Riding the wave of popularity

4 12 2006

Yesterday there was an article in the Toronto Star about a little something called “phage therapy“, a process, pioneered by the easter europeans, that uses bacteriophage instead of antibiotics to take care of bacterial pathogens. If you ask me it’s a much better process, as it’s a helluva lot cheaper, more effecient, reduces the risk of bacterial resistance (which is becoming such a problem in many hospitals). The problem why this method never took off in N.A. (and it’s been around since ol’ Fleming first discovered the antibiotic properties of some microbe), is because generally a phage cocktail (i.e. a mixture of bacteriophage species, which maximizes the effeciency of the process, due to a larger range of pathogen “types” or strains being targetted) can’t be perfectly defined and thus cannot be patented (ahh, big business. gotta love it). With the amount of clinical testing needed to get a medical treatment widely available, no pharmaceutical in their right-capatalistic mind would go through the testing, just to have another company pick up a vial of the cocktail and grow it up in the lab for cheap, then turn around and market it themselves. But, as the article explains, the growing number of antibiotic-resistant, or “super-strains” of bacterial pathogens out there is going to warrant the use of phage therapy in the future, so phage research, i’m sure, is going to blow up big time in the near-future.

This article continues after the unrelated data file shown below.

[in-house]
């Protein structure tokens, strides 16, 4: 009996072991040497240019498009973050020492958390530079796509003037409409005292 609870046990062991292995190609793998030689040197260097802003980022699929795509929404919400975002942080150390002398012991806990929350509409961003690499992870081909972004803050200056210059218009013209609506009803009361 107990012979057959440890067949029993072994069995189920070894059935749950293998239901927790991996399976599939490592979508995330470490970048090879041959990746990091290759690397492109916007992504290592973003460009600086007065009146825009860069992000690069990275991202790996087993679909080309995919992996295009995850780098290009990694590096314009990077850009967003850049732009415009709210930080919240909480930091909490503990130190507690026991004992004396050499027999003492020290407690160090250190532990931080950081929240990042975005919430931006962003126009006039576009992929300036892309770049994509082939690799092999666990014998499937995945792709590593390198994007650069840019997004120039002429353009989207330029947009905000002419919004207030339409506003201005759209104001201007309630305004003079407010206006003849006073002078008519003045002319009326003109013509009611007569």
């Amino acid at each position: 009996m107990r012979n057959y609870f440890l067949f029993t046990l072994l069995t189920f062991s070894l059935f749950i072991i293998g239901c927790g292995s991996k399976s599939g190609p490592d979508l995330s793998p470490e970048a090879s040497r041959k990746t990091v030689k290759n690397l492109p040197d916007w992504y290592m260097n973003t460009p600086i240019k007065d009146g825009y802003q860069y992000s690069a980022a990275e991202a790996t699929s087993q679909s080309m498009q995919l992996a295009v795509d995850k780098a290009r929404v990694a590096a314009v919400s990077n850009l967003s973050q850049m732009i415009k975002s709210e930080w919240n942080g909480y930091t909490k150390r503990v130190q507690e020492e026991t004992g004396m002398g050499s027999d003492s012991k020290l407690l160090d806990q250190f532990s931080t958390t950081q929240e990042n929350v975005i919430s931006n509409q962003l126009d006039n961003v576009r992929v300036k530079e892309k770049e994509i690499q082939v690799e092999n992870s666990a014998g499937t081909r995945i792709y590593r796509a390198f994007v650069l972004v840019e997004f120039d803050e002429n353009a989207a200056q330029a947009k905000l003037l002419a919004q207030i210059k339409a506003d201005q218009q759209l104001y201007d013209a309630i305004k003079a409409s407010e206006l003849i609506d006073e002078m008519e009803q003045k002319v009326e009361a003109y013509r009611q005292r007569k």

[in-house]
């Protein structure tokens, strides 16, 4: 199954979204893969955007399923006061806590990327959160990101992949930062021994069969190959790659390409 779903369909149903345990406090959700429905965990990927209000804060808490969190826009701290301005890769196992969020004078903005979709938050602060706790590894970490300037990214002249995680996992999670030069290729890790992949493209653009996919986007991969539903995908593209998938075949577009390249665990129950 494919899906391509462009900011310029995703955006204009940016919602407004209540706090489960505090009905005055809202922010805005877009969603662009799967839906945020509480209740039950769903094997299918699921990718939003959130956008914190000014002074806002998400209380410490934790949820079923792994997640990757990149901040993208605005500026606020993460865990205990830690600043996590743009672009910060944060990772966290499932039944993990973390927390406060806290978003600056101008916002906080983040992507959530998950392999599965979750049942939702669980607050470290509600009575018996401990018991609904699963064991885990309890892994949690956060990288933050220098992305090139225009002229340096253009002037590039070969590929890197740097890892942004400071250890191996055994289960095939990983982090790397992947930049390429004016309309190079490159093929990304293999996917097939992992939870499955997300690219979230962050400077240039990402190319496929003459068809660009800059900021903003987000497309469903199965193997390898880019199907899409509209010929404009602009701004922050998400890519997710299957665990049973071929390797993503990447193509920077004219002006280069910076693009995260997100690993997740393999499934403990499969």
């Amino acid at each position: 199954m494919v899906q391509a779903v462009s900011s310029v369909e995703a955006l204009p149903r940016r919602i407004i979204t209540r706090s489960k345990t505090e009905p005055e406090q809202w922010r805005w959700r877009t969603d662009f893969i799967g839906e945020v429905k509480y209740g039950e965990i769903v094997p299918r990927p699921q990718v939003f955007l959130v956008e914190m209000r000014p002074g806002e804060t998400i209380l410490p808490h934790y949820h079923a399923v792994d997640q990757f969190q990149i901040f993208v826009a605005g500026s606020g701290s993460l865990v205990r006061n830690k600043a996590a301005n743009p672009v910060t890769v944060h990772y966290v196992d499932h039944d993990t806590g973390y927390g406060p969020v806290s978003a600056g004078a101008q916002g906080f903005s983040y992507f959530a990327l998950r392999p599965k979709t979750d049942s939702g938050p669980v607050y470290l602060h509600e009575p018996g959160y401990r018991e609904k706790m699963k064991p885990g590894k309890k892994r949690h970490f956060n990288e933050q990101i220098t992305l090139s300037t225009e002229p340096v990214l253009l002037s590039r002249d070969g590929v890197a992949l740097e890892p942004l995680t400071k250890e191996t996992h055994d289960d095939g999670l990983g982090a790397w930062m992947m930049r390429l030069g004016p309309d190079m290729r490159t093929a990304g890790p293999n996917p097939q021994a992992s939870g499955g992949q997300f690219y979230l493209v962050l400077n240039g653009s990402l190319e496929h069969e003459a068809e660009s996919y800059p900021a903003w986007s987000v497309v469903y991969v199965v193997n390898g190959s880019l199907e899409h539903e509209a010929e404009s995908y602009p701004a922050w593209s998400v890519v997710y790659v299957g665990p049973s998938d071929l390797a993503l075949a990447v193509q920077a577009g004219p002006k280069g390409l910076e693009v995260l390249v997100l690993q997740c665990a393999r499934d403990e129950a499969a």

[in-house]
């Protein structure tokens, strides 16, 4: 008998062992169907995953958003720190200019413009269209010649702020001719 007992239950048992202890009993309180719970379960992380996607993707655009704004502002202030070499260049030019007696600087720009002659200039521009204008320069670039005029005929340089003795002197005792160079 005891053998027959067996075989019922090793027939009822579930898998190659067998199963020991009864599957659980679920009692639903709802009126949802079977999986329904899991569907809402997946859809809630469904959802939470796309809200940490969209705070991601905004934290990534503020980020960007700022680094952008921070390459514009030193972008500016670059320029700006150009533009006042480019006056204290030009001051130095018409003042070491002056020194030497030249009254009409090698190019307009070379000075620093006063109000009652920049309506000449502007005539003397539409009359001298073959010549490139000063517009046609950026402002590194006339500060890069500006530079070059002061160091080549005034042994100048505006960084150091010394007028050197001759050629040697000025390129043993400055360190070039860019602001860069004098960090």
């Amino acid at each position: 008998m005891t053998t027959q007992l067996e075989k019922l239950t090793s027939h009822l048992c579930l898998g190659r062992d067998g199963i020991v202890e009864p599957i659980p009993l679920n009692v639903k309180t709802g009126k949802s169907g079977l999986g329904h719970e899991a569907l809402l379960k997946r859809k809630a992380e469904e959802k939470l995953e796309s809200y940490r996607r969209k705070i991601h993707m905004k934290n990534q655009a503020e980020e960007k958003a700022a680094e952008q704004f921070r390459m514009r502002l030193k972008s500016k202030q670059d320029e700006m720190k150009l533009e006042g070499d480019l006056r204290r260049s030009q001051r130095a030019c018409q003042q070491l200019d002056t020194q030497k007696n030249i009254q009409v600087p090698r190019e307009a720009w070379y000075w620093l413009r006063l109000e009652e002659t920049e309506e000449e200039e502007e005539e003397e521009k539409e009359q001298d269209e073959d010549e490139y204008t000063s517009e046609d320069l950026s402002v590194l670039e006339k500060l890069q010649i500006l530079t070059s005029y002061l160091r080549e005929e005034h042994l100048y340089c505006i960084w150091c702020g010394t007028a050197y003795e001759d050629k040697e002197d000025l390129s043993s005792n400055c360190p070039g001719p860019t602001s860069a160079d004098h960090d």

Happy to know my MSc work is linked a bit, and my Phd work is going to ride the wave of interest in phage therapy! I just may become a well-paid scientist after all!!

Aside from this, the best part about writing is the soul-crushing “advice” you get from your supervisor. “hey, what’d you think about the intro i gave you?”  “well…you have fine sentence structure…”

hmm. thanks…

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8 responses

5 12 2006
Canadian Matt

damn you sound like a nerd all of a sudden. whens your next road trip with that crazy band of yours? you gonna come down to toronto one day, i’ll bring a wawa back (A WAWA since i’m flying haha, since u know those crazy amricans think any liquid thing is automatically dangerous).

when’s your MSc. presentation? i gotta check it out and ask u stupid questions about capoeira

btw, when u become popular with ur research hook me up with some phage therapy.

6 12 2006
.mathr.

Oi! I dig the dirt in your theoretical pot of flowers. What’s that smell? Daisies? I’m willing to bet.

Stop by, sometime. Fling something smelly.

7 12 2006
mad

i forego the cliche of flowers and go with a simple mixture of soil and essential oils. it requires less maintenence!

i’m glad you enjoy. consider said smelliness, flung!

and to all you’all. please visit mr. mathr’s blog and take a peek. the river is shallow, but full of life.

7 12 2006
.mathr.

haha…

wait… did you just call me shallow?

😉

8 12 2006
mad

haha! damn. you figured me out!

9 12 2006
Malcolm

It’s just like the story of the grasshopper and the octopus. All year long, the grasshopper kept burying acorns for the winter, while the octopus mooched off his girlfriend and watched TV. But then the winter came, and the grasshopper died, and the octopus ate all his acorns. And also he got a race car. Is any of this getting through to you?

9 12 2006
mad

that grasshopper died a noble death, you bastard.

16 12 2006
Bill Riedel